As if doctors don’t have enough stress and lack of job satisfaction, they also have to deal with negative online and social media reviews. As research in the Mayo Clinic Proceedings points out, these reviews are often inaccurate reflectors of patient outcomes or even of more generalized patient experience of care. (Mayo Article) One in six doctors is subject to an online review and particularly for younger patients, these reviews can affect selection of providers as well as interactions with them. Past research has suggested that online reviews have little correlation with other markers of quality. This research used Mayo physicians and compared those with an online negative review with those who did not have one, to try to identify whether there was a real quality difference and whether there were other factors which led to the negative review. There were 113 doctors who had a negative review out of 2148 total physicians. These doctors were matched with an equal number who did not have a negative review. Scores on a nationally used and recognized patient satisfaction survey instrument were compared for the two groups of doctors. There was essentially no difference; doctors with a negative review had an average score of 4.05, those without one had a score of 4.04. Looking at the aspects of the survey that were doctor specific versus practice-oriented (for example, how friendly the receptionist is), there was also no difference. The non-physician specific scores, however, were lower for a doctor who had a negative online review, indicating that factors other than the doctor’s performance led to the negative review.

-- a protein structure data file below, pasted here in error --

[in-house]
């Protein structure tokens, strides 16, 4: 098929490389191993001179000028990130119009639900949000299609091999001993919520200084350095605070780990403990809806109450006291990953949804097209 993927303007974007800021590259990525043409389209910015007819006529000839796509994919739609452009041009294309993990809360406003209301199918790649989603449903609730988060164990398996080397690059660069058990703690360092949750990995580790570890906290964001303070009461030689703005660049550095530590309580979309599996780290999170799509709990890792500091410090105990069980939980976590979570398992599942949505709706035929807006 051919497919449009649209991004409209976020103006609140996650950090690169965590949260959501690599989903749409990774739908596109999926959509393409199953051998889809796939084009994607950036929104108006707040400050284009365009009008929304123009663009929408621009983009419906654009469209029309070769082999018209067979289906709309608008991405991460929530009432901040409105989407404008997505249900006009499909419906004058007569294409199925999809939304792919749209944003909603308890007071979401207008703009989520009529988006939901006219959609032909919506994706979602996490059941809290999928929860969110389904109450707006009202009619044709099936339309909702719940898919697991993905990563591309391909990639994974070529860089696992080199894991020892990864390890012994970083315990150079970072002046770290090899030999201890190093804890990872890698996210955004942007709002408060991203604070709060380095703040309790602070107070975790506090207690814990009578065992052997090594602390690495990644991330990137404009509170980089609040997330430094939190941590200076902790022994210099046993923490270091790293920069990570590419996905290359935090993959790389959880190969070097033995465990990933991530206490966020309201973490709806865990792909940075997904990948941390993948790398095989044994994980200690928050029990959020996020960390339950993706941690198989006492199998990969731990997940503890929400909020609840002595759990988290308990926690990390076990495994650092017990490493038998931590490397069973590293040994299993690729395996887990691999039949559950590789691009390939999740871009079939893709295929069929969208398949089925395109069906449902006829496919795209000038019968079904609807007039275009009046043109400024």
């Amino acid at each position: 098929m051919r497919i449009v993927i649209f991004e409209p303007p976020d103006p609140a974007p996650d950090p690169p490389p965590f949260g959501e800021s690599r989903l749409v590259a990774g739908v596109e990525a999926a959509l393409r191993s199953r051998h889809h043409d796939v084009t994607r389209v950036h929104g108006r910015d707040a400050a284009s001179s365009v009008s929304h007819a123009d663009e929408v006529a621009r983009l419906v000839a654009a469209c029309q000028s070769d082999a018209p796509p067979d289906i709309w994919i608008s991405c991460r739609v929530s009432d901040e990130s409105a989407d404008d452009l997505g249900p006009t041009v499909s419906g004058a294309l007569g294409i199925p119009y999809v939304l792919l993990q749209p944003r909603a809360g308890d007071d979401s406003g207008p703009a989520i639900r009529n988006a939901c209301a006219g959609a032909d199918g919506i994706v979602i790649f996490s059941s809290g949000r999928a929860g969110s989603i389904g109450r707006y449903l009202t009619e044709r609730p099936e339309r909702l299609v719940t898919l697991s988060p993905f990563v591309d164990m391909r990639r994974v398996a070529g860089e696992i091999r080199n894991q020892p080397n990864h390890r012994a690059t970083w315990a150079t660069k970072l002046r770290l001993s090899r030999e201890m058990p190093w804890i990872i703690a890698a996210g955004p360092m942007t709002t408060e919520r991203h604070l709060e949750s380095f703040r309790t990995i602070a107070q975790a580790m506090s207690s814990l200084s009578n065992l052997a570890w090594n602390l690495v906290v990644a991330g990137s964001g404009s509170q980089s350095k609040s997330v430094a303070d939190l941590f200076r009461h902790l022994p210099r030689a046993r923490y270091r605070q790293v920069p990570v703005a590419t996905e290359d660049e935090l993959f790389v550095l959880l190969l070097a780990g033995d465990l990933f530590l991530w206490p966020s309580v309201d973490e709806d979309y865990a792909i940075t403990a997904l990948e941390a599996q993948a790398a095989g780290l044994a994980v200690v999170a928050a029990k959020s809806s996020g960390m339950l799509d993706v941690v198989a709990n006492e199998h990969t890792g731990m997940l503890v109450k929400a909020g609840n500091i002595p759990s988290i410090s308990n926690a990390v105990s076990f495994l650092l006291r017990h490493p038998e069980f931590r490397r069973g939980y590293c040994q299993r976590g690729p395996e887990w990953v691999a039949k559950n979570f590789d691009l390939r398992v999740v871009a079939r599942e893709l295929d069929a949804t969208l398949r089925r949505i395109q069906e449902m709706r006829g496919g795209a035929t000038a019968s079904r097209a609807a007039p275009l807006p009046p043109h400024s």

One message might be that online reviews should always come with a warning that they really aren’t very credible and sources for those online reviews should have to direct viewers to other sources of information which are more credible, like official patient satisfaction survey results.. Another lesson is that physician practices should probably be attuned to all the aspects of patient experience that might affect physician perceptions.